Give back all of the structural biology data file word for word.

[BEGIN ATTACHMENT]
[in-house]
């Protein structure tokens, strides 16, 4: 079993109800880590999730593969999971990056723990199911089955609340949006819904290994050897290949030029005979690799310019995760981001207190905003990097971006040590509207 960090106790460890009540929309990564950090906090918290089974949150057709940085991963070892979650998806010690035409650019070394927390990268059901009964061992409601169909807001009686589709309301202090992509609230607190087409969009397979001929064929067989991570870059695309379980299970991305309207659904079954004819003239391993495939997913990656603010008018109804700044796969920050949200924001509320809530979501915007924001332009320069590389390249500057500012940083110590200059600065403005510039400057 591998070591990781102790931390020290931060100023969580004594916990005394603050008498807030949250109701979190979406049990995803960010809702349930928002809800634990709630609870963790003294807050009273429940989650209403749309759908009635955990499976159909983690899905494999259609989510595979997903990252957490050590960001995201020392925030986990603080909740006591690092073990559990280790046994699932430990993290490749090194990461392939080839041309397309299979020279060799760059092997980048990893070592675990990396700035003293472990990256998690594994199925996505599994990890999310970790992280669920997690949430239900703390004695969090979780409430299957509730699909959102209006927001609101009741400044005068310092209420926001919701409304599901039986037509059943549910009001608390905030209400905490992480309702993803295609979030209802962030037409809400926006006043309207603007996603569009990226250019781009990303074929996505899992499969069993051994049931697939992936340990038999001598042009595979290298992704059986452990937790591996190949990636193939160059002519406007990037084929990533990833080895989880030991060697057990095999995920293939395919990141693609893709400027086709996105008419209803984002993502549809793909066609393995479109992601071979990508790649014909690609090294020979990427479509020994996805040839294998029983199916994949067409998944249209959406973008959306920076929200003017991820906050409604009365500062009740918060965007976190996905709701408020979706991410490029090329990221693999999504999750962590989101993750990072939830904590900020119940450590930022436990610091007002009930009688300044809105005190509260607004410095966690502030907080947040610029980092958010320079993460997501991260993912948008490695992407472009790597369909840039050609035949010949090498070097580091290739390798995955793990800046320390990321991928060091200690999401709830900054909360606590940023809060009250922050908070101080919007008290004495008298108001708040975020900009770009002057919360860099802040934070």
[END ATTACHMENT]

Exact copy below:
[in-house]
């Protein structure tokens, strides 16, 4: 079993109800880590999730593969999971990056723990199911089955609340949006819904290994050897290949030029005979690799310019995760981001207190905003990097971006040590509207 960090106790460890009540929309990564950090906090918290089974949150057709940085991963070892979650998806010690035409650019070394927390990268059901009964061992409601169909807001009686589709309301202090992509609230607190087409969009397979001929064929067989991570870059695309379980299970991305309207659904079954004819003239391993495939997913990656603010008018109804700044796969920050949200924001509320809530979501915007924001332009320069590389390249500057500012940083110590200059600065403005510039400057 591998070591990781102790931390020290931060100023969580004594916990005394603050008498807030949250109701979190979406049990995803960010809702349930928002809800634990709630609870963790003294807050009273429940989650209403749309759908009635955990499976159909983690899905494999259609989510595979997903990252957490050590960001995201020392925030986990603080909740006591690092073990559990280790046994699932430990993290490749090194990461392939080839041309397309299979020279060799760059092997980048990893070592675990990396700035003293472990990256998690594994199925996505599994990890999310970790992280669920997690949430239900703390004695969090979780409430299957509730699909959102209006927001609101009741400044005068310092209420926001919701409304599901039986037509059943549910009001608390905030209400905490992480309702993803295609979030209802962030037409809400926006006043309207603007996603569009990226250019781009990303074929996505899992499969069993051994049931697939992936340990038999001598042009595979290298992704059986452990937790591996190949990636193939160059002519406007990037084929990533990833080895989880030991060697057990095999995920293939395919990141693609893709400027086709996105008419209803984002993502549809793909066609393995479109992601071979990508790649014909690609090294020979990427479509020994996805040839294998029983199916994949067409998944249209959406973008959306920076929200003017991820906050409604009365500062009740918060965007976190996905709701408020979706991410490029090329990221693999999504999750962590989101993750990072939830904590900020119940450590930022436990610091007002009930009688300044809105005190509260607004410095966690502030907080947040610029980092958010320079993460997501991260993912948008490695992407472009790597369909840039050609035949010949090498070097580091290739390798995955793990800046320390990321991928060091200690999401709830900054909360606590940023809060009250922050908070101080919007008290004495008298108001708040975020900009770009002057919360860099802040934070």